quantum sensing

Utilizing quantum resources such as entanglement, quantum interference (also known as superposition), discrete states, and coherence, it is possible to measure changes in atoms with a tremendous degree of precision. For this reason, data acquisition at the atomic level has the potential to offer enormous advantages in terms of measurement accuracy. If we can extract information from individual atoms instead of collecting it from large collections of atoms (as is common in classical physics), we can overcome the limitations inherent in many conventional measurement methods.  

In a wide variety of areas of life, new quantum metrology technologies are allowing the development of new technical devices, some of which were previously unthinkable. These are mostly characterized by the fact that they are exponentially more accurate and efficient and thus increase productivity on the basis of better data and higher reliability through insensitivity to electromagnetic interference. The limits of the previously feasible are being pushed to unimagined heights by means of modern quantum sensor technology.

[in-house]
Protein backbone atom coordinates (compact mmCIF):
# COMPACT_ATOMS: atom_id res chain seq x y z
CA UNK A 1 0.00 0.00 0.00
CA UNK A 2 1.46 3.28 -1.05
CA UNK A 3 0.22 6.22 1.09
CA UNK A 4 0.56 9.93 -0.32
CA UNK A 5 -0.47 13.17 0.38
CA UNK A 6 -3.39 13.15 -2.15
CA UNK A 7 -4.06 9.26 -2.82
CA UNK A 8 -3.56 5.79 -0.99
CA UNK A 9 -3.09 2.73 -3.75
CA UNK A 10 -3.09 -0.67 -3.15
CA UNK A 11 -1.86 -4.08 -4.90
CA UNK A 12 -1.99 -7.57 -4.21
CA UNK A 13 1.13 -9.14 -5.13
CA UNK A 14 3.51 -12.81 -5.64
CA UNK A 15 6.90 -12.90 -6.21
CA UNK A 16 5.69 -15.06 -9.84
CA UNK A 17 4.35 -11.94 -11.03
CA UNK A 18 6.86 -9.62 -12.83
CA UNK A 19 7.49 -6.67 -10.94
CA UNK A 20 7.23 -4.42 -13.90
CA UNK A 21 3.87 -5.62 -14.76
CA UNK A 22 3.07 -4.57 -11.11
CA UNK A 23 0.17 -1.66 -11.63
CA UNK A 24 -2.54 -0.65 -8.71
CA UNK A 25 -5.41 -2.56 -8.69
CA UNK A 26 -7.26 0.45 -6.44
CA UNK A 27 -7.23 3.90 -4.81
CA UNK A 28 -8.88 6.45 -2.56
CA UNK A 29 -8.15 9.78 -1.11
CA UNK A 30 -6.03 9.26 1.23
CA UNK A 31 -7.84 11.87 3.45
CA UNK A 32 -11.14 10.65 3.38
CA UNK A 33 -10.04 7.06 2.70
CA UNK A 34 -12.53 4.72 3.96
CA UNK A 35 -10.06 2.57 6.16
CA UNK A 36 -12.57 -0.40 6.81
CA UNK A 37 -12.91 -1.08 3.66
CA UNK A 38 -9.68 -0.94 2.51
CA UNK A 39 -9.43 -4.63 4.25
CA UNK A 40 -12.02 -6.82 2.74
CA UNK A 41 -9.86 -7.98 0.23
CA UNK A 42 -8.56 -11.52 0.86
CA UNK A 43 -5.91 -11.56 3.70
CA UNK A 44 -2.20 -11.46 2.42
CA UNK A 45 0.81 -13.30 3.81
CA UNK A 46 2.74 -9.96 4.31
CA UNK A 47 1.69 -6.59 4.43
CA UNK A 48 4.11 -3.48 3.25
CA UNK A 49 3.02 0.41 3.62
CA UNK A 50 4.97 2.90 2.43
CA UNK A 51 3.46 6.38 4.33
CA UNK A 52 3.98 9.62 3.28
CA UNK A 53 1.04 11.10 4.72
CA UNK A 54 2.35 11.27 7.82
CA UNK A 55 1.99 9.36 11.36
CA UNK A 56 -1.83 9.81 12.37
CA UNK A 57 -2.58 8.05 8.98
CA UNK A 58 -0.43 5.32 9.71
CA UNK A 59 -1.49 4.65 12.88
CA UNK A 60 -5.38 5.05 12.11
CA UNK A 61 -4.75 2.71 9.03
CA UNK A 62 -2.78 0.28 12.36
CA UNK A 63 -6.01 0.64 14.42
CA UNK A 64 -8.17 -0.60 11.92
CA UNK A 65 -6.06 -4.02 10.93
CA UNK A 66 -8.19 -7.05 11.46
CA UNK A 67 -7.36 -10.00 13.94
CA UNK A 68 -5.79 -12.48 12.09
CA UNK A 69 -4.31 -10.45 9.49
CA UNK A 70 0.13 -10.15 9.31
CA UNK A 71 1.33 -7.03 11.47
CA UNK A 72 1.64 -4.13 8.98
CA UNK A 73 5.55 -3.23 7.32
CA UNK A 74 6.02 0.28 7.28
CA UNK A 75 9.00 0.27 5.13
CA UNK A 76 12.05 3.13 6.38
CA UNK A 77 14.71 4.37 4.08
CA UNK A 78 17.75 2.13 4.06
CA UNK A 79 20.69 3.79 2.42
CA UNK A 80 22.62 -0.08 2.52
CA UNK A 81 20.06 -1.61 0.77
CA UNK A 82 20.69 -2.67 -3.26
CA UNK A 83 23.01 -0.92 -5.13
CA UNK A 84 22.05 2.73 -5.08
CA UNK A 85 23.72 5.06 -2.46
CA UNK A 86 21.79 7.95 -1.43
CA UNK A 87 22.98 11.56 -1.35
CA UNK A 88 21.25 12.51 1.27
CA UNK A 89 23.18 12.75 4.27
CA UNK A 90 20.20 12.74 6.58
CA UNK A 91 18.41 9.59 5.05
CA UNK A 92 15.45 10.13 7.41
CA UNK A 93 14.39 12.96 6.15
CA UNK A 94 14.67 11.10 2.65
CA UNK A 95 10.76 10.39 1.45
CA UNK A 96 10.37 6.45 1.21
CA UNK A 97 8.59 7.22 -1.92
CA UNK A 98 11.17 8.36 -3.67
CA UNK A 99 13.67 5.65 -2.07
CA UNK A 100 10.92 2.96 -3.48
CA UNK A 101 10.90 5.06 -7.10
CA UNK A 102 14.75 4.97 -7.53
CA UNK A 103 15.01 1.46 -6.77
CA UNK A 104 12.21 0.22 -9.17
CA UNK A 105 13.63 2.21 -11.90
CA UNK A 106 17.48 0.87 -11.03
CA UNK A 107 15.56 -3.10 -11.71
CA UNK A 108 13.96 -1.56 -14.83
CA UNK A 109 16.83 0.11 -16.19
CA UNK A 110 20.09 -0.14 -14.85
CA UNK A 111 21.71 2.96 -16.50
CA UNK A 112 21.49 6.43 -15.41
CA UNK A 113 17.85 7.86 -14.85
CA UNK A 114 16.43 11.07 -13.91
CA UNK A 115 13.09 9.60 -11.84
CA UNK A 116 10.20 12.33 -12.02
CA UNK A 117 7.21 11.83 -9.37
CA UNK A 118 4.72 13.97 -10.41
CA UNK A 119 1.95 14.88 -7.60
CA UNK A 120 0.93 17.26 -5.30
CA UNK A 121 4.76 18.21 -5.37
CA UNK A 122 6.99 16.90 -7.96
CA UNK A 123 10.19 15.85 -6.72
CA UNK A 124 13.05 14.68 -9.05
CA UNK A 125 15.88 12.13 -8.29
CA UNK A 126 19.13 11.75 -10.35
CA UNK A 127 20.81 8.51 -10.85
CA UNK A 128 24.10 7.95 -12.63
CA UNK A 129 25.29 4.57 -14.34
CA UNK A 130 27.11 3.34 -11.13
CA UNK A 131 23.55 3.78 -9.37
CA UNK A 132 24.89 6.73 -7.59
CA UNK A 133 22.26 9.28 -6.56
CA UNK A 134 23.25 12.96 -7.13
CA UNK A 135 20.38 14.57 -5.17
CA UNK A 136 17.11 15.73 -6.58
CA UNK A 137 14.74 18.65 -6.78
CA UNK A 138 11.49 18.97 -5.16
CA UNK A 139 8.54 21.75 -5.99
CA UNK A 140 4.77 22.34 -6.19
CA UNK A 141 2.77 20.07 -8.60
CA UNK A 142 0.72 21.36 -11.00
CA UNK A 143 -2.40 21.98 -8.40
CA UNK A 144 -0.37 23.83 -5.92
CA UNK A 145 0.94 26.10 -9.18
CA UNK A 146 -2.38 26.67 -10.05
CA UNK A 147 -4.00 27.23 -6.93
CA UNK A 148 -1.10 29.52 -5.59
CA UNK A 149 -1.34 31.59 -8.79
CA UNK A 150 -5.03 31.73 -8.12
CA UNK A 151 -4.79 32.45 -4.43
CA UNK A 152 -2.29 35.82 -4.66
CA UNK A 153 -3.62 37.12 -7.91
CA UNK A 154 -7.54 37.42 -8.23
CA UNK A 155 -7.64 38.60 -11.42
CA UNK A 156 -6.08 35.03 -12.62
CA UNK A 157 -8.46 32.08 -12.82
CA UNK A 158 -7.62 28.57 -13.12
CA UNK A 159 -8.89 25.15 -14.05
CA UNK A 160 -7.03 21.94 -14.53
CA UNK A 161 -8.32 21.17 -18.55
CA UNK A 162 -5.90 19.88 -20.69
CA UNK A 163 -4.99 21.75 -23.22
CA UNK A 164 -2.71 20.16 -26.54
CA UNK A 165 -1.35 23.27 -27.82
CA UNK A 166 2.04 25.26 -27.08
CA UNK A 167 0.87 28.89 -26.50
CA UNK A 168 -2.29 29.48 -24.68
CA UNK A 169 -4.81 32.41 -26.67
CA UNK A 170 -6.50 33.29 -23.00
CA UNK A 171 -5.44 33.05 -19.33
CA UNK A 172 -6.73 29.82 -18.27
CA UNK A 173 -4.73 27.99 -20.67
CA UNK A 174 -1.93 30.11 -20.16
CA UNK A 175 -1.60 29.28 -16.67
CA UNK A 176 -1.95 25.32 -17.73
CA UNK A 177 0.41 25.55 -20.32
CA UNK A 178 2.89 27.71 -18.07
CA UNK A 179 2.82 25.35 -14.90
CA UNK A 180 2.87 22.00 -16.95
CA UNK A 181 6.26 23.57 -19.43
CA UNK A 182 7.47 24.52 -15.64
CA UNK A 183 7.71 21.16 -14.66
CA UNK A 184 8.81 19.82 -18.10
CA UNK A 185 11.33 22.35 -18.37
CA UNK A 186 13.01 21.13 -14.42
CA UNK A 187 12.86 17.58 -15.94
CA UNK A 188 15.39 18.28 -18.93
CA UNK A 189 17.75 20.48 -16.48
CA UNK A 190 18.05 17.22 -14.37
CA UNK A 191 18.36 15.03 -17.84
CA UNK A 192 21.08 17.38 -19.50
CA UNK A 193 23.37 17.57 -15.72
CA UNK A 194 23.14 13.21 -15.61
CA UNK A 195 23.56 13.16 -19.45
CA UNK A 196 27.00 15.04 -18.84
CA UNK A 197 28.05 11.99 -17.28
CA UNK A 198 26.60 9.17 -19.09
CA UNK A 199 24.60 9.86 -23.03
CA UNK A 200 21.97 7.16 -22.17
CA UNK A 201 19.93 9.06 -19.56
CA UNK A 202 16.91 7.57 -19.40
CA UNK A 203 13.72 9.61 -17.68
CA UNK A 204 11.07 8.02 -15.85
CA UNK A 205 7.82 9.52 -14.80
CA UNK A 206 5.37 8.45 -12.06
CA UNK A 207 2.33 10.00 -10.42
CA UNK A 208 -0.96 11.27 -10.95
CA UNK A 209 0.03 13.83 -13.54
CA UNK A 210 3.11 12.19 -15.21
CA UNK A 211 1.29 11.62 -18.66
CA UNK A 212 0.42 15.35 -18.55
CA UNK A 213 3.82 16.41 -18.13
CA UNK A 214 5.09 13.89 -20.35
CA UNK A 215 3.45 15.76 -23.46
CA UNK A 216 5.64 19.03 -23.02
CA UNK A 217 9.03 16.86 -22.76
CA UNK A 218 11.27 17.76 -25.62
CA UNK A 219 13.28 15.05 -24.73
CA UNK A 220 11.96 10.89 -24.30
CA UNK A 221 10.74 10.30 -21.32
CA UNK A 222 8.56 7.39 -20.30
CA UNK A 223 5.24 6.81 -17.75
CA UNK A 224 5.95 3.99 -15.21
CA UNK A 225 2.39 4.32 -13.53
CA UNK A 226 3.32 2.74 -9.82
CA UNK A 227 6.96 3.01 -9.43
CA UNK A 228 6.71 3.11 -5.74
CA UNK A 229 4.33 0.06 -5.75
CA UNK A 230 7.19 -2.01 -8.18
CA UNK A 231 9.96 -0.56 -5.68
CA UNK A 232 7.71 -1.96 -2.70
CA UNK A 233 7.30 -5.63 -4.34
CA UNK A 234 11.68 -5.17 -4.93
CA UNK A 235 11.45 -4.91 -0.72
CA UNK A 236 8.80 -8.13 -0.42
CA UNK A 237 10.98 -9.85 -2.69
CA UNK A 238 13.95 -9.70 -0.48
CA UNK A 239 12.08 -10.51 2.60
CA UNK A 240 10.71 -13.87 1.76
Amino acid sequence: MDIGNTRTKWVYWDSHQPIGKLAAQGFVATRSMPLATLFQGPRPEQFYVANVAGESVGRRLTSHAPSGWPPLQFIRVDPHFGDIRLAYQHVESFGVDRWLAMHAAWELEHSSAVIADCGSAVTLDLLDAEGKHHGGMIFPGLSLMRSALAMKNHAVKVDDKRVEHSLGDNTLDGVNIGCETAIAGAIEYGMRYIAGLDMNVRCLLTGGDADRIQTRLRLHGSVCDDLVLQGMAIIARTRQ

Quantum sensing is just about to open up disruptive new possibilities in computer technology, telecommunications, cyber security, medicine, geology, aviation, autonomous driving, climatology, weather forecasting, environmental management, space exploration, energy management, and, of course, defense. We at cronologic see ourselves confronted in particular with an enormously increased demand for the high-performance TDCs and ADCs from our program. Only these can meet the increased requirements for data acquisition systems and fully exploit the performance of modern quantum sensor technology.

Learn about quantum-based sensors such as NV centers in diamonds, atom and ion traps, nanowire arrays, SQUIDs, and quantum Hall effect sensors in our article.


This text was updated on: 
September 1, 2023
author: Uwe Thomaschky
Uwe Thomaschky
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